July 5, 2015

“Roundhay Garden Scene” (1888) – The Oldest Known Film Footage to Exist

Roundhay Garden Scene is the oldest surviving film in existence and is considered by most to be the first movie ever made using a single lens camera.


It is a short silent black and white movie and was filmed and directed by French inventor Louis Le Prince. The film was made at Oakwood Grange in Roundhay, Leeds on October 14 1888.

It features Adolphe Le Prince (son), Sarah Whitley (mother-in-law), Joseph Whitley (father-in-law) and Harriet Hartley. They are all seen walking around in the Oakwood Grange garden of Joseph and Sarah Whiteley. Curiously, Sarah Whiteley is seen walking backwards as she turns around and Joseph Whiteley’s coat tails are flying as he also turns. Sadly, Sarah Whitley died ten days after this scene was filmed.

The First Movie Camera with a Single Lens

The Roundhay Garden Scene was recorded on an Eastman Kodak 1885 paper-based photographic film through Louis Le Prince's single lens combination camera projector Type-1 MkII. According to his son Alphonse Le Prince it was recorded at 12 frames per second.

Louis Le Prince's Single Lens Combination Camera Projector Type-1 MkII (LPCCP Type-1 MkII) showing the back or rear view with two rolls of paper-based film on spools.

The First Movie Goes Digital

This digital version of the first movie, was produced by the National Museum of Photography Film and Television and has 52 frames with a run time of 2.11 seconds at 24.64 frame/s (the modern cinematographic frame-rate).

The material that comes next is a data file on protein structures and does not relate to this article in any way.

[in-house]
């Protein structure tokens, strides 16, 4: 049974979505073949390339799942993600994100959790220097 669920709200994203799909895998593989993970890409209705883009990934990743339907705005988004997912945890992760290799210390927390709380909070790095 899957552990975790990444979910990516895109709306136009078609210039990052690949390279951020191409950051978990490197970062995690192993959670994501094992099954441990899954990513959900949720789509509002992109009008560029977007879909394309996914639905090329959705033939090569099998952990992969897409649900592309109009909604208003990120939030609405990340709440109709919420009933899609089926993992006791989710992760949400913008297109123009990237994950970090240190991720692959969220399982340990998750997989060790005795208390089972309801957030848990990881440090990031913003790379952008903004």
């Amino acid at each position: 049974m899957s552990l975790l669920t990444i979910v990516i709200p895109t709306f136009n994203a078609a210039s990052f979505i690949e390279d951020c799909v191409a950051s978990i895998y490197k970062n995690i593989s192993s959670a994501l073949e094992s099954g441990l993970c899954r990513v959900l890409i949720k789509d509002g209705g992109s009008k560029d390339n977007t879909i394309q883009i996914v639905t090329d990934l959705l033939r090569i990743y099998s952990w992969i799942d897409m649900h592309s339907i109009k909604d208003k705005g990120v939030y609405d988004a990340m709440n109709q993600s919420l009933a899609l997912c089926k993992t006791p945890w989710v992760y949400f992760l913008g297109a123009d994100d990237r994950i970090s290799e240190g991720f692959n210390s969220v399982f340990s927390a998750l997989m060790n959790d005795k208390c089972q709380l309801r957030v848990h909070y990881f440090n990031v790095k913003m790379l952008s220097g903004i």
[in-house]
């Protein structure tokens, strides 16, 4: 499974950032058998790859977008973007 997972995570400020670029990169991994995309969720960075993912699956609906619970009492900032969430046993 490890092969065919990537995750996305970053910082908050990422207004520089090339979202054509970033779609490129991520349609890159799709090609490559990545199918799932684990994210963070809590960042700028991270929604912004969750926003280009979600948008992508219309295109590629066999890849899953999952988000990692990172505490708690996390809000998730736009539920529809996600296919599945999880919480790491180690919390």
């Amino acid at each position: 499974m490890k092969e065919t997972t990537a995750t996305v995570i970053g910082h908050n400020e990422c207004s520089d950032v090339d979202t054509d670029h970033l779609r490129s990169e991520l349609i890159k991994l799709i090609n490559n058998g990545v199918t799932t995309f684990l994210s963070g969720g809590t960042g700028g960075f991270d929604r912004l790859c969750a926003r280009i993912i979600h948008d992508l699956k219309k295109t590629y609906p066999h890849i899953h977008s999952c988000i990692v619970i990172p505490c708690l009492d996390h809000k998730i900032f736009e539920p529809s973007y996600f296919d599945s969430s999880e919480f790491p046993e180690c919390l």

It switches the left side and the right side from the 1931 National Science Museum copy (seen below) in which the house is incorrectly shown on the right side of the scene. This is because paper parts on the left side of the film, reduced visibility. By having the distortion on the right side, a more pleasing effect for viewing is created.

Louis Le Prince's Roundhay Garden Scene 1888 frames copy of 1931 from the National Science Museum London showing 20 frames of film.

Louis Le Prince

Louis Le Prince has been heralded as the ‘Father of Cinematography’ since 1930 for having filmed the first movie ever on paper film using a single lens camera.

A Frenchman, who also worked in the United Kingdom and the United States, Louis conducted his ground-breaking work in 1888 in the city of Leeds, England. This was several years before the work of competing inventors such as the Lumière brothers and Thomas Edison.

A photography of Louis Le Prince, inventor of motion pricture film. Circa 1885. Courtesy of Armley Mills Industrial Museum, Leeds.

(via First Movie)



6 comments:

  1. Pretty sure this is a man.

    ReplyDelete
  2. Video??? Geez, you young people ought to do a little bit of research and get to know a bit more about the past....This is film, not video......video (tape) doesn't happen until the 50s

    ReplyDelete
  3. Guillermo EchevarriaJuly 5, 2015 at 8:44 PM

    year 1888,, Jules Verners died,, Adolf Hitler was born.

    ReplyDelete
  4. This is footage was shot by Louis Le Prince in Leeds, England where he lived and designed two motion picture cameras. He is the true inventor of the motion picture camera well ahead of Edison or the Lumiere brothers. Some believe his strange disappearance in 1890 was down to Edison with whom he was at war over patents.

    ReplyDelete
  5. Thank you for providing the essential explanatory information that seems to be otherwise not forthcoming

    ReplyDelete


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